The Afro-Cuban music and dance genre rumba has historically been considered una cosa de negros (a black thing) and reviled due to racialized stereotypes that link the practice with el bajo mundo (the low life), excessive alcohol use, and violence. Nevertheless, the socialist government has sought to elevate rumba’s status during the past half century as part of a larger goal of foregrounding and valorizing the African contributions to Cuban identity and culture.
Rumba is the most significant and popular black-identified tradition in Cuba; in addition to its association with blackness, it is often portrayed as a particularly potent symbol of the masses and working-class identity, another reason why the government has aimed to harness rumba to its cultural nationalist discourse.
Despite the discursive valorization of the practice found in much Cuban scholarship and political rhetoric, rumba continues to be identified with a particular and marginalized sector of the population. In many ways, the complex situation of rumba performance conforms to the more general trend of contemporary racial politics on the island.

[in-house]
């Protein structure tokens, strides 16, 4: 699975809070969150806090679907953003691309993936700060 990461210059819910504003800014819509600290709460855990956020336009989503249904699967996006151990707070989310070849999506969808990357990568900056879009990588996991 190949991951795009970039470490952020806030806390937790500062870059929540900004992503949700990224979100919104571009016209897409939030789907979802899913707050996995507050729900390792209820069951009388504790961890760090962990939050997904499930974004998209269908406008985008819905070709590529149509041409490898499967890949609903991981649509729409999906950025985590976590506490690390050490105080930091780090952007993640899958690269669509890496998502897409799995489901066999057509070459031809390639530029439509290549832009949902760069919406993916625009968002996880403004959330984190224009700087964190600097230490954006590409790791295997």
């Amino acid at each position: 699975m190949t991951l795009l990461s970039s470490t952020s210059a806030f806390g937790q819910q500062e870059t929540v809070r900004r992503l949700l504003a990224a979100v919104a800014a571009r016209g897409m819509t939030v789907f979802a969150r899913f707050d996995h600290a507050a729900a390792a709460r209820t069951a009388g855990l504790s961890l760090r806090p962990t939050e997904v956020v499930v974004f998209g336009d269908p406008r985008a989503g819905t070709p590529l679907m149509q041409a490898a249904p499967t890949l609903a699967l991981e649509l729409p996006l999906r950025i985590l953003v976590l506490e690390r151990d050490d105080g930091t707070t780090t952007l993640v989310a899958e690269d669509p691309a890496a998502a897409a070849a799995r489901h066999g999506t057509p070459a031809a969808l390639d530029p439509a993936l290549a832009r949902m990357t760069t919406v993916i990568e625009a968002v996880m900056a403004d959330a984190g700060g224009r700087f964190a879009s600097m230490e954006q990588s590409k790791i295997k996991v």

This according to “National symbol or ‘a black thing’? Rumba and racial politics in Cuba in the era of cultural tourism” by Rebecca Bodenheimer (Black music research journal XXXIII/2 [fall 2013] pp. 177–205). This issue of Black music research journal, along with many others, is covered in our new RILM Abstracts of Music Literature with Full Text collection.
Above and below, street performances of rumba.